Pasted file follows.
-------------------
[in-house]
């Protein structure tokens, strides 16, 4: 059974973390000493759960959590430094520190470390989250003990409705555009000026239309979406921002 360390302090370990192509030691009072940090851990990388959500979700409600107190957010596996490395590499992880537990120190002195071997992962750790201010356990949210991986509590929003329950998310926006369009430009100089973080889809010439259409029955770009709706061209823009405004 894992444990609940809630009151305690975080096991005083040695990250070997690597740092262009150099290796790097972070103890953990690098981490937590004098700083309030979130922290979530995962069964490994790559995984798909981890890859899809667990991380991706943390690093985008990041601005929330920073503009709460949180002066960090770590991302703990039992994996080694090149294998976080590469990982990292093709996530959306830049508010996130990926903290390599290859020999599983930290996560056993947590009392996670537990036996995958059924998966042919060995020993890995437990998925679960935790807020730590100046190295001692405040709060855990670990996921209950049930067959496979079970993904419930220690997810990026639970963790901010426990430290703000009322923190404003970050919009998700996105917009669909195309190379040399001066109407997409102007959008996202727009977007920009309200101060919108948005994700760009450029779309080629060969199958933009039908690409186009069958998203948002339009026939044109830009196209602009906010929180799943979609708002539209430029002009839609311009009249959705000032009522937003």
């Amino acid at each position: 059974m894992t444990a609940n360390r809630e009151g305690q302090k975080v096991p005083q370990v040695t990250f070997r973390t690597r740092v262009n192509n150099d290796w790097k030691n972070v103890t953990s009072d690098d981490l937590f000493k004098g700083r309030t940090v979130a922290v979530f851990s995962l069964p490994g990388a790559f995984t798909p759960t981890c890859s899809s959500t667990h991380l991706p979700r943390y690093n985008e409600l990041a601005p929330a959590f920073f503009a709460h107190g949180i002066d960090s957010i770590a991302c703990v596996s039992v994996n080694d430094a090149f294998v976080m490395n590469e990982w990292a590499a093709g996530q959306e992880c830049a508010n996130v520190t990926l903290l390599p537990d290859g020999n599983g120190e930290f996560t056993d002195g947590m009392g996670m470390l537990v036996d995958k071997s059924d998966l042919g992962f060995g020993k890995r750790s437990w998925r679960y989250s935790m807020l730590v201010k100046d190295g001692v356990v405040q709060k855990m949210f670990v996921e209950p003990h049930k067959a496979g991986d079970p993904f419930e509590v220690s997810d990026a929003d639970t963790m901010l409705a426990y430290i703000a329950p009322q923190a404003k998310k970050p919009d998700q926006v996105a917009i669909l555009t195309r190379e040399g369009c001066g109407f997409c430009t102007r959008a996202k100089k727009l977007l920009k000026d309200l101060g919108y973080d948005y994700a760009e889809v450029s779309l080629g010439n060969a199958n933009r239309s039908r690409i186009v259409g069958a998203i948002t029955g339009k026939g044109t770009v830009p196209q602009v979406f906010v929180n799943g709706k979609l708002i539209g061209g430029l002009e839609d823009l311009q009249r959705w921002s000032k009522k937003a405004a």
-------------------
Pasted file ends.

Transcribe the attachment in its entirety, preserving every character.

[in-house]
């Protein structure tokens, strides 16, 4: 059974973390000493759960959590430094520190470390989250003990409705555009000026239309979406921002 360390302090370990192509030691009072940090851990990388959500979700409600107190957010596996490395590499992880537990120190002195071997992962750790201010356990949210991986509590929003329950998310926006369009430009100089973080889809010439259409029955770009709706061209823009405004 894992444990609940809630009151305690975080096991005083040695990250070997690597740092262009150099290796790097972070103890953990690098981490937590004098700083309030979130922290979530995962069964490994790559995984798909981890890859899809667990991380991706943390690093985008990041601005929330920073503009709460949180002066960090770590991302703990039992994996080694090149294998976080590469990982990292093709996530959306830049508010996130990926903290390599290859020999599983930290996560056993947590009392996670537990036996995958059924998966042919060995020993890995437990998925679960935790807020730590100046190295001692405040709060855990670990996921209950049930067959496979079970993904419930220690997810990026639970963790901010426990430290703000009322923190404003970050919009998700996105917009669909195309190379040399001066109407997409102007959008996202727009977007920009309200101060919108948005994700760009450029779309080629060969199958933009039908690409186009069958998203948002339009026939044109830009196209602009906010929180799943979609708002539209430029002009839609311009009249959705000032009522937003």
């Amino acid at each position: 059974m894992t444990a609940n360390r809630e009151g305690q302090k975080v096991p005083q370990v040695t990250f070997r973390t690597r740092v262009n192509n150099d290796w790097k030691n972070v103890t953990s009072d690098d981490l937590f000493k004098g700083r309030t940090v979130a922290v979530f851990s995962l069964p490994g990388a790559f995984t798909p759960t981890c890859s899809s959500t667990h991380l991706p979700r943390y690093n985008e409600l990041a601005p929330a959590f920073f503009a709460h107190g949180i002066d960090s957010i770590a991302c703990v596996s039992v994996n080694d430094a090149f294998v976080m490395n590469e990982w990292a590499a093709g996530q959306e992880c830049a508010n996130v520190t990926l903290l390599p537990d290859g020999n599983g120190e930290f996560t056993d002195g947590m009392g996670m470390l537990v036996d995958k071997s059924d998966l042919g992962f060995g020993k890995r750790s437990w998925r679960y989250s935790m807020l730590v201010k100046d190295g001692v356990v405040q709060k855990m949210f670990v996921e209950p003990h049930k067959a496979g991986d079970p993904f419930e509590v220690s997810d990026a929003d639970t963790m901010l409705a426990y430290i703000a329950p009322q923190a404003k998310k970050p919009d998700q926006v996105a917009i669909l555009t195309r190379e040399g369009c001066g109407f997409c430009t102007r959008a996202k100089k727009l977007l920009k000026d309200l101060g919108y973080d948005y994700a760009e889809v450029s779309l080629g010439n060969a199958n933009r239309s039908r690409i186009v259409g069958a998203i948002t029955g339009k026939g044109t770009v830009p196209q602009v979406f906010v929180n799943g709706k979609l708002i539209g061209g430029l002009e839609d823009l311009q009249r959705w921002s000032k009522k937003a405004a």